Closed-circuit television cameras on trains and city streets are meant to reassure us that we’re not in danger – but women don’t always see them that way. Technology-enhanced surveillance, such as CCTV, is often used as a forensic tool after an incident, but there are some risks to this deployment that can negatively affect women’s perceptions of their safety and their actual safety. “The camera makes her feel hyper-vigilant, it makes her modify her behaviour, she might choose to quickly leave that area,” says Nicole Kalms, founder of the XYX Lab, which researches gender and public spaces. “Her immediate response is to think that she’s in an unsafe place … The symbolic impact of the CCTV camera is really shaping women’s behaviour in cities.” Safety still in numbers Although people tell researchers that they want to see CCTV cameras monitoring busy streets and spaces, Associate Professor Kalms says their impact on females is misunderstood. Women and girls “are telling us all the time that CCTV cameras cannot replace the experiences of being with and around other people who are looking out for you”, she says. “So, there’s a lot of contradiction between what councils, politicians, local government want, and what women and girls see as safe.”
By driving women away, cameras perpetuate the problem they’re trying to solve, she says. “The more women we can have in public spaces, the more women will want to be in public spaces, and we [can] build that live surveillance, if you like, of us looking out for each other.” Women and girls also prefer the presence of security officers and guards to cameras, she says. “Real people, authority figures who are trained in gender-sensitive, trauma-informed ways of working with women and girls, they want to see those kinds of people in the space.” Cameras may provide a short-term solution, but they don’t capture all forms of sexual harassment (such as verbal harassment or stalking). At present, such technology may be a short-tern measure deployed while we plot behaviour changes and education about gender violence and gender stereotypes. Until this changes, women will feel vulnerable when moving through public spaces, particularly at night, Associate Professor Kalms says. If CCTV is used, then live monitoring with the ability to respond to any incident is viewed as optimal. But on public transport, maintenance can be a problem, quality is patchy, security footage isn’t always monitored, and not all the cameras work, Associate Professor Kalms says.
“No digital tool can stop random acts of violence and the perpetration of violence against women in city spaces.”
She’s also sceptical of “digital bodyguard” mobile phone apps, which are designed to allow women to tell friends or family members that they’re safe when they travel alone at night. “What we’re starting to increasingly see is that digital bodyguards are being used by partners, and even family members, to monitor women's and girls’ experiences and their movements through cities, which you would understand is quite problematic when we’re thinking about domestic abuse and domestic violence, family violence,” she says. The apps can also give a sense of false security. “No digital tool can stop random acts of violence and the perpetration of violence against women in city spaces,” she says. “Actually, they’re taking away some agency that women and girls really deserve in cities.” So what can women do? The XYX Lab has been asking women and girls to share their experiences of public spaces through a “geolocative tool” on their smartphone or devices that allows them to share what’s happened to them in particular urban spaces. The tool “allows us to understand … what kinds of experiences they’re having, but also how we might make spaces that are more gender-sensitive, how we might design better cities, what kinds of things women and girls need in those spaces”.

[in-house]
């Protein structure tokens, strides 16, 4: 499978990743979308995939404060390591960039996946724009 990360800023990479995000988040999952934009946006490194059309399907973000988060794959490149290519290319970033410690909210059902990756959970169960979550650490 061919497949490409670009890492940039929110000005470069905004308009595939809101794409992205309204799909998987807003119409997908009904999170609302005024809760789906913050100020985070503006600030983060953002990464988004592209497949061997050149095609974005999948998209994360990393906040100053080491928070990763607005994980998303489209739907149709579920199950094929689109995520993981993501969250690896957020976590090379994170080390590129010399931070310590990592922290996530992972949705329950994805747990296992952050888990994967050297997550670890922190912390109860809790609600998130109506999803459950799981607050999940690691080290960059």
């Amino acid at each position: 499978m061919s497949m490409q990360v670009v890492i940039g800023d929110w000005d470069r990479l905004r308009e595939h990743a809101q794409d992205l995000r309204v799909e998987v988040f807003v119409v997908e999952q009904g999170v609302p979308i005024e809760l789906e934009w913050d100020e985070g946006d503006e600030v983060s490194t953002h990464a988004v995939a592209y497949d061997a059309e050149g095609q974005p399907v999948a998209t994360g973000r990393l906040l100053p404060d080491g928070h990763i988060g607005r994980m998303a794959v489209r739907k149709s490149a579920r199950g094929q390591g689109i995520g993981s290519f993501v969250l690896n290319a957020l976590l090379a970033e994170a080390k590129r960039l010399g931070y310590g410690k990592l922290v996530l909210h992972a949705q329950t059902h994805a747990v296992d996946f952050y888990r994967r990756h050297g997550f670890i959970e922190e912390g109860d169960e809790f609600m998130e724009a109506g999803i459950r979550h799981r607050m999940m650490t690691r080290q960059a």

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Using the tool, the lab gathers the urban experiences of women. In 2018, with Plan International and long-term collaborator CrowdSpot, the XYX Lab conducted research across five continents – in Sydney, Lima, Kampala, Madrid and Delhi. (It began with a pilot in Melbourne in 2016.) Altogether, 21,000 women under 35 recorded their experiences in these cities using their smartphones. Although these cities are vastly different, all the participants recorded experiences of sexual harassment. “We can’t get this information in another way,” Associate Professor Kalms says, “because women and girls don’t report this kind of experience to authority figures.” Yet harassment is so prevalent that if women did report these incidents, “they would be at the police station or talking to the public transport authorities almost every day”. When women used the tool for public transport spaces, researchers realised that sexual harassment was most likely to take place on crowded vehicles where detection was difficult. The tool is “not surveillance”, she stresses. While the geolocation tool allows researchers to “locate exactly where particular incidents are happening, the findings are made available to women and their communities so that they are empowered to make change”.
Importantly, it allows the participants “to detail in their own time and in their own way what’s happening”, she says. “They want to tell their story. They can also see other women’s stories. Women's experiences are validated through this crowd-mapping tool. “This dataset becomes a factual, evidence-based way for us to negotiate with policymakers,” Associate Professor Kalms says. “Councils and communities use this to decide what becomes a priority for them.” It allows researchers to “put evidence in front of people who are in positions of power. It helps city-makers make better decisions, and to prioritise the needs of women in the cities that they’re building.” This article was first published on Monash Lens. Read the original article